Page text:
Ephesians 5:8-9 “For you were once darkness, but now you are light in the Lord. Live as children of light (for the fruit of the light consists in all goodness, righteousness, and truth) and find out what pleases the Lord.”
We all remember that Jesus called himself the Light of the World. Maybe we forget that he called us the light of the world, too. That is his teaching in the Sermon on the Mount, where he tells us that you don’t light a lamp and put it under a basket. You put it on a stand so that it can give light to the whole house. That’s you. That’s me. Let your light shine so that people may see your good deeds and glorify your Father in heaven.
Here Paul calls us light, too. Light suggests knowledge. We know things other people don’t know because the light makes it possible for us to see what they can’t. What we see is not the secrets of quantum mechanics. What we see is not the next great investment opportunity. We don’t see dead people.
We see that Jesus is the Savior of the world. We see all our sins laid on him at the cross. We see forgiveness and salvation as God’s free gifts. We see the truth of everything Jesus claimed, and the promise of eternal life, confirmed by his resurrection from the dead. If we see Jesus’ power and love so clearly, then we see that we can trust his word completely.
What difference should that kind of seeing make for our lives? “Live as children of light (for the fruit of the light consists in all goodness, righteousness, and truth) and find out what pleases the Lord.” Notice that Paul calls goodness, righteousness, and truth the fruit of the light. He is mixing his metaphors a little bit. We don’t usually think of fruit coming from light. But he is emphasizing the connection between being children of light and behaving God’s way. I used to have three trees that produce fruit in my yard: a fig, a pomegranate, and a pecan. There were no figs on the pomegranate tree, no pomegranates on the pecan. Each kind produces its own thing. When we are children of light, we see what’s good, we see what’s right, and we see what’s true. That, then, is what we produce. These things “grow” from us.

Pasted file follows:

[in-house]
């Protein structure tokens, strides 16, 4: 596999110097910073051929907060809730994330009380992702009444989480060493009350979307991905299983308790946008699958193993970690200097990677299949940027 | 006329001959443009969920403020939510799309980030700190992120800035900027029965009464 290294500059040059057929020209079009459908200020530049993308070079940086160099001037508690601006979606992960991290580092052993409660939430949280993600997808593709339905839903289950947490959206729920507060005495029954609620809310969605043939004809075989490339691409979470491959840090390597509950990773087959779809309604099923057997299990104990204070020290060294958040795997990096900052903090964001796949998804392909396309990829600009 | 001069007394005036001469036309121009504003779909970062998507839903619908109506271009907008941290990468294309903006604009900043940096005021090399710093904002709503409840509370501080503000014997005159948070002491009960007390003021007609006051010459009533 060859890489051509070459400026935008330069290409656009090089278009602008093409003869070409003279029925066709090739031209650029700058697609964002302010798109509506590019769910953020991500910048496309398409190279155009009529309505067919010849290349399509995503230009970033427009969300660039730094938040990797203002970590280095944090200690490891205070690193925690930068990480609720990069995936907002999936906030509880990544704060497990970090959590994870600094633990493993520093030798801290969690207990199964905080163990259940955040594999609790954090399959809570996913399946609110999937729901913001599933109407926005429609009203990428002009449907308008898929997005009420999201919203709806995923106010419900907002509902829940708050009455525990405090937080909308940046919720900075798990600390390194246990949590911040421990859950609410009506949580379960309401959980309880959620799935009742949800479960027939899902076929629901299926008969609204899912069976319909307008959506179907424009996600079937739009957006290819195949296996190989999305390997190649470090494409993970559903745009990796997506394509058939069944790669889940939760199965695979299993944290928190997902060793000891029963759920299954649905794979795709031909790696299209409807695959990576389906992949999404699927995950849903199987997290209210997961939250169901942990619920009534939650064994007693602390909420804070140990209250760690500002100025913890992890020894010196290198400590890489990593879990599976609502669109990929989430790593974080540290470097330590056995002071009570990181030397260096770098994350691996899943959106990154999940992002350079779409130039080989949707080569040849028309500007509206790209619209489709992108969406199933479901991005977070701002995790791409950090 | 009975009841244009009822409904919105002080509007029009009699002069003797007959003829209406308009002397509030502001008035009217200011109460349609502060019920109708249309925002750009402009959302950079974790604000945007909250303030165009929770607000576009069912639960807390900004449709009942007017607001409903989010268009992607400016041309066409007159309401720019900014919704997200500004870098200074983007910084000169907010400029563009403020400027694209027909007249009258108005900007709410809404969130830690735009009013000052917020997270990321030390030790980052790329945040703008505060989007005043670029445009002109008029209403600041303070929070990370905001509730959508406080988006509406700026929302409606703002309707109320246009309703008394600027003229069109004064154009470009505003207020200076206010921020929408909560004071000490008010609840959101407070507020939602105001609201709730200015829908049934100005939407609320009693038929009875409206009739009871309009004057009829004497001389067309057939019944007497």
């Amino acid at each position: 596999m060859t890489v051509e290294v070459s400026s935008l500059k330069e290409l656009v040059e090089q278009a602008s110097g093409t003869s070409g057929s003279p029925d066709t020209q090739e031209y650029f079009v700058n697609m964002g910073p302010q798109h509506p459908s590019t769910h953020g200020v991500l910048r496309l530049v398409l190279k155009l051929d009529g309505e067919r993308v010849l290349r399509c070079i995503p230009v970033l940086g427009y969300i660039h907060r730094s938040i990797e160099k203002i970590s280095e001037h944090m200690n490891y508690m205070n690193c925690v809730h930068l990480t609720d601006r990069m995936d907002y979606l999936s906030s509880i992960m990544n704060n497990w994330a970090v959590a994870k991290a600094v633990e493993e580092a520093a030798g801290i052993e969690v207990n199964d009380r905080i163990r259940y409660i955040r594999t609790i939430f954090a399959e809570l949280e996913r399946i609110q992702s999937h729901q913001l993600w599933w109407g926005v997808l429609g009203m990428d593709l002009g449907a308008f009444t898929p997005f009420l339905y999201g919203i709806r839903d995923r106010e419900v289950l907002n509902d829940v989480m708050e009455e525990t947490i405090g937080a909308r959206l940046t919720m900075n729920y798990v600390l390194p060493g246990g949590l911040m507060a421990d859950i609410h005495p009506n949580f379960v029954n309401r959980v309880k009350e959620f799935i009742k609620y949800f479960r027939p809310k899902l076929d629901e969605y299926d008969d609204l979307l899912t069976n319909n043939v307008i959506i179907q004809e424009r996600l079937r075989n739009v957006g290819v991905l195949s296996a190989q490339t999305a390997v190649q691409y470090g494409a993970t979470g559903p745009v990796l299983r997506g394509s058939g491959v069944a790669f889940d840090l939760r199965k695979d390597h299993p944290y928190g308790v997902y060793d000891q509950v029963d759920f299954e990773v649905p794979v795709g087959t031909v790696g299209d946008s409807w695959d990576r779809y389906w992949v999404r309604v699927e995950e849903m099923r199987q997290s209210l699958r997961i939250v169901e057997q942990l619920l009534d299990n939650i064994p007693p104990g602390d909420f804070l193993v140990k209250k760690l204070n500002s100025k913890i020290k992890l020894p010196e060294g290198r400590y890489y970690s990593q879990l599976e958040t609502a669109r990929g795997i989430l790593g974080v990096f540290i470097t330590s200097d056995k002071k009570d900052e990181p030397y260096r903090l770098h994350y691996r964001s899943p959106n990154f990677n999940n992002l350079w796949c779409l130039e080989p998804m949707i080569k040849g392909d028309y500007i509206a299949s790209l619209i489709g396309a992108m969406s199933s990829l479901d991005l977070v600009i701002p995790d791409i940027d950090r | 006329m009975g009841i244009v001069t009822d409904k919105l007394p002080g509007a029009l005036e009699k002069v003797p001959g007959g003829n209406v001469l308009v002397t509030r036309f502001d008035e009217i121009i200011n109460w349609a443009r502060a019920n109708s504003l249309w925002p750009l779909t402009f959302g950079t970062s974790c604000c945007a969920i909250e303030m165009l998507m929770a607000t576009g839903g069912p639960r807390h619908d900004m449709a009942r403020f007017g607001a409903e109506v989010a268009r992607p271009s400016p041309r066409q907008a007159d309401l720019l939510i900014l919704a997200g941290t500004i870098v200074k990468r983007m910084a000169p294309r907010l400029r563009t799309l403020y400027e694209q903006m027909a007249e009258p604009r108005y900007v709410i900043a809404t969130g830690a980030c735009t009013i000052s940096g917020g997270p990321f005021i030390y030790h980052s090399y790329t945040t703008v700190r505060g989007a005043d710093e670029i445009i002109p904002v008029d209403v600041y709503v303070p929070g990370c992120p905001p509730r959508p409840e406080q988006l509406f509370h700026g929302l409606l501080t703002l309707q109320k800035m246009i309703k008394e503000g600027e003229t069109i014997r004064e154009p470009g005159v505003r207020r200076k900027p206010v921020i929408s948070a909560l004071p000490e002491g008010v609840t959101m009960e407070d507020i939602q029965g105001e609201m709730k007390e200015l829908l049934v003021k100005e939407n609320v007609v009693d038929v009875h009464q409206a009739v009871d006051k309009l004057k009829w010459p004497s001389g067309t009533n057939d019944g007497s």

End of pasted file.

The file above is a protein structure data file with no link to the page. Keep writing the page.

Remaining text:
When you bring light into a dark room, what happens to the darkness. Does it mix with the light? Do the two stand side by side? Doesn’t the light make the darkness go away? When we are children of light, we are also incompatible with the darkness. We are in the business of making it go away. Paul explains, “Have nothing to do with the fruitless deeds of darkness, but rather expose them. For it is shameful even to mention what the disobedient do in secret. But everything exposed by the light becomes visible, for it is light that makes everything visible” (Ephesians 5:11-13).
If we live as children of the light, then we expose the sin and evil produced by those in darkness. We see it, we confront it, we point it out. Maybe you are tempted to say, “But that’s judging! I thought we weren’t supposed to judge.” And you are right. It is judging of a sort, the kind of judging we have been called to do. As children of light we can see right and wrong, and we expose it. We identify sin, and we call it that, because we are in the business of driving the darkness away.
But we don’t do this in a loveless, prideful, self-righteous way. It is all about calling other people out of the darkness, waking them up to save them. “This is why it is said: Wake up, O sleeper, rise from the dead, and Christ will shine on you” (Ephesians 4:14). I know of no faster way to wake someone up who is sleeping in a dark room than to turn all the lights on. I know of no other way to wake up those who are sleeping in unbelief than to turn the lights on, to make their sin clear to see, and to make Christ clear to see, so that they can have the light of faith, too.
Letting our light shine is our blessed privilege as children of the light.